Tips for How to Get Better at Dining or Going Out Alone


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  • I’ve had a lot of solo meals over the past decade.
  • Looking back on it, I realize it’s a skill that requires lots of practice.
  • From where to sit to what you can bring, here are seven tips I think can help anyone get more comfortable dining alone.

I’ve eaten alone at restaurants a lot for my job over the past two years, but it’s also something I’ve done since college. Whenever I’m asked about a solo meal I had, I’m consistently met with the reaction of, “Oh my gosh, I could never,” or “I wish I could do that.” The reality is, if you want to, you totally can.

Thinking about it now, I’ve realized it certainly is a skill. But it’s a skill I believe anyone can sharpen if they’re willing to put in the work and feel uncomfortable along the way.

Here are some of the things I’ve learned that help me get to a place where I do enjoy going out by myself.

Solo dining isn’t just for single people who don’t have local friends

If you hold that idea in your head, pack its bags and kick it right out the door.

I’ve dined alone while single, in a relationship, and while being offered other plans with the friends I do very much have. Sometimes I just need to take myself out and be reminded that I can function — quite well! — as a single entity whenever I choose to do so.

And guess what? There’s also nothing wrong with dining or going out solo if you are in a situation where you don’t feel like you have people to socialize with. In fact, it’s a great way to meet people. Maybe you moved somewhere new or are in the process of making new friends. (If that’s you, congratulations!) But that’s a whole other set of tips for a different skill to learn.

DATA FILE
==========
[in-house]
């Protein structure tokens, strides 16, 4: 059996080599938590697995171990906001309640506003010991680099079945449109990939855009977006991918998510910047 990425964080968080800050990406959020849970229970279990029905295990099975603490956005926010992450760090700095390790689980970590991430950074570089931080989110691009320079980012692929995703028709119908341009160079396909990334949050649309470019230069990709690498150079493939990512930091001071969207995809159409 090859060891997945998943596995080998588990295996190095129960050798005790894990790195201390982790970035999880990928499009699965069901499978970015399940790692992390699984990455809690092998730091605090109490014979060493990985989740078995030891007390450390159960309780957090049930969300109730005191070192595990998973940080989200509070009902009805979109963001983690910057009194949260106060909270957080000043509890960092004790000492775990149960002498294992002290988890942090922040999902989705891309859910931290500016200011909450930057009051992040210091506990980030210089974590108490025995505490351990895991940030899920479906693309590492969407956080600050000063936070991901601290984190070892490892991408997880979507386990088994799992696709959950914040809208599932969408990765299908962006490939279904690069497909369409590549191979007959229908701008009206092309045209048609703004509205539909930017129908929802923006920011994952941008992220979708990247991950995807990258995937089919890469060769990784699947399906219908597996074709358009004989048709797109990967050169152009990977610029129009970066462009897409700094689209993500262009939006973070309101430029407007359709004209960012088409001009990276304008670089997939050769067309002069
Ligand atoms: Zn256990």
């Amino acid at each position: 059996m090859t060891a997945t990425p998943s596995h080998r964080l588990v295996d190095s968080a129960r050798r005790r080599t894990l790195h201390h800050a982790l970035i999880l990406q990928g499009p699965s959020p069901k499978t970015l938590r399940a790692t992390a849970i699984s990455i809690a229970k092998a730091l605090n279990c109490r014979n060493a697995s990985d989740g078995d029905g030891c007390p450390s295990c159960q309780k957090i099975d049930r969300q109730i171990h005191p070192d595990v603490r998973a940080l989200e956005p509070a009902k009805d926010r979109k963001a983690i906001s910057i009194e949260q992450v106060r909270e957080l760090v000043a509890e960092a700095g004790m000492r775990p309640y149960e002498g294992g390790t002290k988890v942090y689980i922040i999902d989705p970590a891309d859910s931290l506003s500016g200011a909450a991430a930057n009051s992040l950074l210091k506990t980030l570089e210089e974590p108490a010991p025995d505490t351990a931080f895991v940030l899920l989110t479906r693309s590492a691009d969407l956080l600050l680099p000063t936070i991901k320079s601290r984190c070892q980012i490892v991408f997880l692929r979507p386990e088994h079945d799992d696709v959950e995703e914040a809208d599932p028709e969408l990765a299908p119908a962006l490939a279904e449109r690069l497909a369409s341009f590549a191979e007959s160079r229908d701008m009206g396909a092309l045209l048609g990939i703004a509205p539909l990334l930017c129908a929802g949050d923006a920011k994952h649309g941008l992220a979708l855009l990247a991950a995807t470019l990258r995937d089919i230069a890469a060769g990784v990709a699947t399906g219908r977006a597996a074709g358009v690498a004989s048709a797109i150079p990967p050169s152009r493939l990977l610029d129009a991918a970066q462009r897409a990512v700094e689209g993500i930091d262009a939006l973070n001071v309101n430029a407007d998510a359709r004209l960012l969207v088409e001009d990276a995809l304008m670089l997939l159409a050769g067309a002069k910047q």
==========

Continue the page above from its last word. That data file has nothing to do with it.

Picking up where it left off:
Don’t be so hard on yourself

In a world where everything revolves around showing off what you’re doing and who you’re with, it can feel really taxing to do things on your own if you’re not already into it. But it’s OK to feel awkward, to push yourself, and to try taking tiny steps in the direction of being more independent.

Try to keep the negative self-talk to a minimum (direct wisdom from my therapist — you’re all welcome for relaying the advice I paid for). If you’re mid-meal and you’re self-conscious, that’s perfectly fine. Sit with the feeling, acknowledge it, and then do something to move on from it. Order your meal, go to the restroom, look at the menu even if you already ordered — sometimes just switching up my actions can change the way I’m feeling.

Remember to cut yourself as much slack during this process as you would if you were learning to play an instrument. You are teaching yourself a new skill by dining solo, it deserves the same amount of practice and self-forgiveness.

No one is looking at you as much as you feel like they are

When I first started going out alone, I remember thinking that people were staring at me or talking about me. Sorry to break it to you, but no one cares. Most people are too consumed by thinking about themselves, their meal, their conversation, or anything else that isn’t you.

If you find yourself feeling like you’re in a bad dream where you’re standing at the head of the class in your underwear, I’d recommend taking one sweeping look around. Do a full turn if that makes you comfortable, and notice how many people are actually looking back at you — it likely won’t be many, if any at all.

the village sandbar


Sitting at the bar can help ease the feeling of being alone.

Rachel Askinasi/Insider

Start small: Sit at the bar or even just in public